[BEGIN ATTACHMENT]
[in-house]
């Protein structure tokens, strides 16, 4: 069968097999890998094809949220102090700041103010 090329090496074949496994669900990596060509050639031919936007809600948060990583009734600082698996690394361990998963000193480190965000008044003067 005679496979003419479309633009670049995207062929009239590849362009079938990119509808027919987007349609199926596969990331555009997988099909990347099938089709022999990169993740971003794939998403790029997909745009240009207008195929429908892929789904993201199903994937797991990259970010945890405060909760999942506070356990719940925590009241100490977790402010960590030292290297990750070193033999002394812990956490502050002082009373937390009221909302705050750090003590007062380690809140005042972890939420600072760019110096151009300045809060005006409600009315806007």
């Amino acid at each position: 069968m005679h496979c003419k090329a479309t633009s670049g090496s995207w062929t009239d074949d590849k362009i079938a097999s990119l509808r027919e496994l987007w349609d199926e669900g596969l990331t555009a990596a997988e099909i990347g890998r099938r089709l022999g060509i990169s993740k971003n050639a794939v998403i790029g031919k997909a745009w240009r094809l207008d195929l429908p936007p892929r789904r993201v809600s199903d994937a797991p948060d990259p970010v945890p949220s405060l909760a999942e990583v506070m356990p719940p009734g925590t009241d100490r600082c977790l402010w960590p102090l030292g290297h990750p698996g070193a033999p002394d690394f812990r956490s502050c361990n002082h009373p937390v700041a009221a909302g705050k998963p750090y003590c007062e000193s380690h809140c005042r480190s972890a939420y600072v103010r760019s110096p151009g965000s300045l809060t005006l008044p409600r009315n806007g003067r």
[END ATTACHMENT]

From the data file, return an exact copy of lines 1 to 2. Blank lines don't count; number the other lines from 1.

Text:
[in-house]
């Protein structure tokens, strides 16, 4: 069968097999890998094809949220102090700041103010 090329090496074949496994669900990596060509050639031919936007809600948060990583009734600082698996690394361990998963000193480190965000008044003067 005679496979003419479309633009670049995207062929009239590849362009079938990119509808027919987007349609199926596969990331555009997988099909990347099938089709022999990169993740971003794939998403790029997909745009240009207008195929429908892929789904993201199903994937797991990259970010945890405060909760999942506070356990719940925590009241100490977790402010960590030292290297990750070193033999002394812990956490502050002082009373937390009221909302705050750090003590007062380690809140005042972890939420600072760019110096151009300045809060005006409600009315806007």